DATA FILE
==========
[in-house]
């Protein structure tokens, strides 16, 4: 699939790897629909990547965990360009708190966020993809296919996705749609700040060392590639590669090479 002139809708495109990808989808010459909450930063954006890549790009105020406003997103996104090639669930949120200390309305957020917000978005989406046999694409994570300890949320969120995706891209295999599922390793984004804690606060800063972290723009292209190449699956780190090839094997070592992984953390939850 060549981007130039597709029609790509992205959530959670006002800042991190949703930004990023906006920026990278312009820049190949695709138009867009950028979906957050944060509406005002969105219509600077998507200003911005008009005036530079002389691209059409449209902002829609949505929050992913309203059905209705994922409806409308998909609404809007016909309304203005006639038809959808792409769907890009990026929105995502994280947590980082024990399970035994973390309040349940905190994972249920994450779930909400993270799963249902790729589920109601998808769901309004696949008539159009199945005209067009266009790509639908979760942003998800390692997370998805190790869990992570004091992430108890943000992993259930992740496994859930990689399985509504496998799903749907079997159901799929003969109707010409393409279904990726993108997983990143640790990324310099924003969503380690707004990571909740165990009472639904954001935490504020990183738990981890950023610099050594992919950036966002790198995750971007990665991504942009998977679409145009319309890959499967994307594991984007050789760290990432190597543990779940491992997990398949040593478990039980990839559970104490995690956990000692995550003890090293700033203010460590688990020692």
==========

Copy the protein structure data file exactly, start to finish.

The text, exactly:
[in-house]
């Protein structure tokens, strides 16, 4: 699939790897629909990547965990360009708190966020993809296919996705749609700040060392590639590669090479 002139809708495109990808989808010459909450930063954006890549790009105020406003997103996104090639669930949120200390309305957020917000978005989406046999694409994570300890949320969120995706891209295999599922390793984004804690606060800063972290723009292209190449699956780190090839094997070592992984953390939850 060549981007130039597709029609790509992205959530959670006002800042991190949703930004990023906006920026990278312009820049190949695709138009867009950028979906957050944060509406005002969105219509600077998507200003911005008009005036530079002389691209059409449209902002829609949505929050992913309203059905209705994922409806409308998909609404809007016909309304203005006639038809959808792409769907890009990026929105995502994280947590980082024990399970035994973390309040349940905190994972249920994450779930909400993270799963249902790729589920109601998808769901309004696949008539159009199945005209067009266009790509639908979760942003998800390692997370998805190790869990992570004091992430108890943000992993259930992740496994859930990689399985509504496998799903749907079997159901799929003969109707010409393409279904990726993108997983990143640790990324310099924003969503380690707004990571909740165990009472639904954001935490504020990183738990981890950023610099050594992919950036966002790198995750971007990665991504942009998977679409145009319309890959499967994307594991984007050789760290990432190597543990779940491992997990398949040593478990039980990839559970104490995690956990000692995550003890090293700033203010460590688990020692």